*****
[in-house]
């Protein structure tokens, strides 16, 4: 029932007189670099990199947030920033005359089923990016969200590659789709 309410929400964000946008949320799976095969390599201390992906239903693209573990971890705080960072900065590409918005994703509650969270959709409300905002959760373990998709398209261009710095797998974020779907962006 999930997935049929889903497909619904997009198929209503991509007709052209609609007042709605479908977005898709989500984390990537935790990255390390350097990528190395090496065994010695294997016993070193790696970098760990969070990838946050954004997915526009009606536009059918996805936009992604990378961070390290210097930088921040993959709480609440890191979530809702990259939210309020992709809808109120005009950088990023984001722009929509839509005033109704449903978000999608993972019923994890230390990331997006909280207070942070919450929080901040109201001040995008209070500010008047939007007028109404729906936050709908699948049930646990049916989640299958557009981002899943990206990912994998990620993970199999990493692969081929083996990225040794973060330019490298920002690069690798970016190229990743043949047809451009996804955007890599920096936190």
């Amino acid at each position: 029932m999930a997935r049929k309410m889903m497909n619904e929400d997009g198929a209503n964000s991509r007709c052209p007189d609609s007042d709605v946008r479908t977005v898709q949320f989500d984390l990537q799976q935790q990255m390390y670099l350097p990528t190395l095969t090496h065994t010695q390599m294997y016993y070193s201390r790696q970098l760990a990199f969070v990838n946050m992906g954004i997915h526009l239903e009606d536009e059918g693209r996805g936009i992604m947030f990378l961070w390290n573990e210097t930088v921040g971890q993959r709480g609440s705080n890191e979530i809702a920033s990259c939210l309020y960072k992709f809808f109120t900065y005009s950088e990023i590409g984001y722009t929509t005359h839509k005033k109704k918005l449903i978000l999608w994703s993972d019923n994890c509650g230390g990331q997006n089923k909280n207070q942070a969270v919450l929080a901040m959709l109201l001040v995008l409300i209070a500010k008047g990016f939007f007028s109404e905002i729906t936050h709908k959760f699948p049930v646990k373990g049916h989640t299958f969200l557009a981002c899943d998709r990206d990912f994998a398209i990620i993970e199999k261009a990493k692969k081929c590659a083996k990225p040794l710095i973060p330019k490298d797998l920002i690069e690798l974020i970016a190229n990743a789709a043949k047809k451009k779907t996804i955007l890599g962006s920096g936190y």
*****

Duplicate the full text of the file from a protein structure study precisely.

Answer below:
[in-house]
């Protein structure tokens, strides 16, 4: 029932007189670099990199947030920033005359089923990016969200590659789709 309410929400964000946008949320799976095969390599201390992906239903693209573990971890705080960072900065590409918005994703509650969270959709409300905002959760373990998709398209261009710095797998974020779907962006 999930997935049929889903497909619904997009198929209503991509007709052209609609007042709605479908977005898709989500984390990537935790990255390390350097990528190395090496065994010695294997016993070193790696970098760990969070990838946050954004997915526009009606536009059918996805936009992604990378961070390290210097930088921040993959709480609440890191979530809702990259939210309020992709809808109120005009950088990023984001722009929509839509005033109704449903978000999608993972019923994890230390990331997006909280207070942070919450929080901040109201001040995008209070500010008047939007007028109404729906936050709908699948049930646990049916989640299958557009981002899943990206990912994998990620993970199999990493692969081929083996990225040794973060330019490298920002690069690798970016190229990743043949047809451009996804955007890599920096936190």
């Amino acid at each position: 029932m999930a997935r049929k309410m889903m497909n619904e929400d997009g198929a209503n964000s991509r007709c052209p007189d609609s007042d709605v946008r479908t977005v898709q949320f989500d984390l990537q799976q935790q990255m390390y670099l350097p990528t190395l095969t090496h065994t010695q390599m294997y016993y070193s201390r790696q970098l760990a990199f969070v990838n946050m992906g954004i997915h526009l239903e009606d536009e059918g693209r996805g936009i992604m947030f990378l961070w390290n573990e210097t930088v921040g971890q993959r709480g609440s705080n890191e979530i809702a920033s990259c939210l309020y960072k992709f809808f109120t900065y005009s950088e990023i590409g984001y722009t929509t005359h839509k005033k109704k918005l449903i978000l999608w994703s993972d019923n994890c509650g230390g990331q997006n089923k909280n207070q942070a969270v919450l929080a901040m959709l109201l001040v995008l409300i209070a500010k008047g990016f939007f007028s109404e905002i729906t936050h709908k959760f699948p049930v646990k373990g049916h989640t299958f969200l557009a981002c899943d998709r990206d990912f994998a398209i990620i993970e199999k261009a990493k692969k081929c590659a083996k990225p040794l710095i973060p330019k490298d797998l920002i690069e690798l974020i970016a190229n990743a789709a043949k047809k451009k779907t996804i955007l890599g962006s920096g936190y």